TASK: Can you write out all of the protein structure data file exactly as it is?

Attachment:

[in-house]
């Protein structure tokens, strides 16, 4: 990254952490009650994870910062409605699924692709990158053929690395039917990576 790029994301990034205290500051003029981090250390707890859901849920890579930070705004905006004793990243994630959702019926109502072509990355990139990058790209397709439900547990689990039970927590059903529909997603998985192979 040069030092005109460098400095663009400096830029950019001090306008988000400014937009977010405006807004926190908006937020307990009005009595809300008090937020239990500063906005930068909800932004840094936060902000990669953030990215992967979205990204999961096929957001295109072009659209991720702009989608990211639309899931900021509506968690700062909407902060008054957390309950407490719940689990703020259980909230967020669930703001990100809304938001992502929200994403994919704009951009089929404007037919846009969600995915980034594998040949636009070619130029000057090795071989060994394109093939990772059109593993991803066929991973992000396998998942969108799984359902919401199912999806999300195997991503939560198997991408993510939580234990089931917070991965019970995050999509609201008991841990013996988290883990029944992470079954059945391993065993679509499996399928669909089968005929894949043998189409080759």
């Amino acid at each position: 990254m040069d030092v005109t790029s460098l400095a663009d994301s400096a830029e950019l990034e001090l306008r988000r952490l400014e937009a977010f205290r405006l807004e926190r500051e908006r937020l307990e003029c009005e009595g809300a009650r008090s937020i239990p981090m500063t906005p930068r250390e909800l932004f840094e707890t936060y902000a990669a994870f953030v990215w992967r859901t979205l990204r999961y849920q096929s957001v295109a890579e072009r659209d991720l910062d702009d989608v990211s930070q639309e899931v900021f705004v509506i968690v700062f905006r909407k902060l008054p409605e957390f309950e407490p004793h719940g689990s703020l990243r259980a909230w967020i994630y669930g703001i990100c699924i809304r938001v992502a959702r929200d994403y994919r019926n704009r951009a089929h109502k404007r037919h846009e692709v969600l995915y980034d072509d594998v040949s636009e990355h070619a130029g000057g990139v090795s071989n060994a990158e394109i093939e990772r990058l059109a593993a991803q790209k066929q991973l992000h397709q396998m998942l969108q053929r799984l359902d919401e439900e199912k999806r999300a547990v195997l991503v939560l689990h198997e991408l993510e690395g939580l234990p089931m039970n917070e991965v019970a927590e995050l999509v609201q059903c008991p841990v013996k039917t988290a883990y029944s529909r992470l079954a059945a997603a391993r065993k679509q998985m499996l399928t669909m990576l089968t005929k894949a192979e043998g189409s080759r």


[in-house]
């Protein structure tokens, strides 16, 4: 990254952490009650994870910062409605699924692709990158053929690395039917990576 790029994301990034205290500051003029981090250390707890859901849920890579930070705004905006004793990243994630959702019926109502072509990355990139990058790209397709439900547990689990039970927590059903529909997603998985192979 040069030092005109460098400095663009400096830029950019001090306008988000400014937009977010405006807004926190908006937020307990009005009595809300008090937020239990500063906005930068909800932004840094936060902000990669953030990215992967979205990204999961096929957001295109072009659209991720702009989608990211639309899931900021509506968690700062909407902060008054957390309950407490719940689990703020259980909230967020669930703001990100809304938001992502929200994403994919704009951009089929404007037919846009969600995915980034594998040949636009070619130029000057090795071989060994394109093939990772059109593993991803066929991973992000396998998942969108799984359902919401199912999806999300195997991503939560198997991408993510939580234990089931917070991965019970995050999509609201008991841990013996988290883990029944992470079954059945391993065993679509499996399928669909089968005929894949043998189409080759």
């Amino acid at each position: 990254m040069d030092v005109t790029s460098l400095a663009d994301s400096a830029e950019l990034e001090l306008r988000r952490l400014e937009a977010f205290r405006l807004e926190r500051e908006r937020l307990e003029c009005e009595g809300a009650r008090s937020i239990p981090m500063t906005p930068r250390e909800l932004f840094e707890t936060y902000a990669a994870f953030v990215w992967r859901t979205l990204r999961y849920q096929s957001v295109a890579e072009r659209d991720l910062d702009d989608v990211s930070q639309e899931v900021f705004v509506i968690v700062f905006r909407k902060l008054p409605e957390f309950e407490p004793h719940g689990s703020l990243r259980a909230w967020i994630y669930g703001i990100c699924i809304r938001v992502a959702r929200d994403y994919r019926n704009r951009a089929h109502k404007r037919h846009e692709v969600l995915y980034d072509d594998v040949s636009e990355h070619a130029g000057g990139v090795s071989n060994a990158e394109i093939e990772r990058l059109a593993a991803q790209k066929q991973l992000h397709q396998m998942l969108q053929r799984l359902d919401e439900e199912k999806r999300a547990v195997l991503v939560l689990h198997e991408l993510e690395g939580l234990p089931m039970n917070e991965v019970a927590e995050l999509v609201q059903c008991p841990v013996k039917t988290a883990y029944s529909r992470l079954a059945a997603a391993r065993k679509q998985m499996l399928t669909m990576l089968t005929k894949a192979e043998g189409s080759r």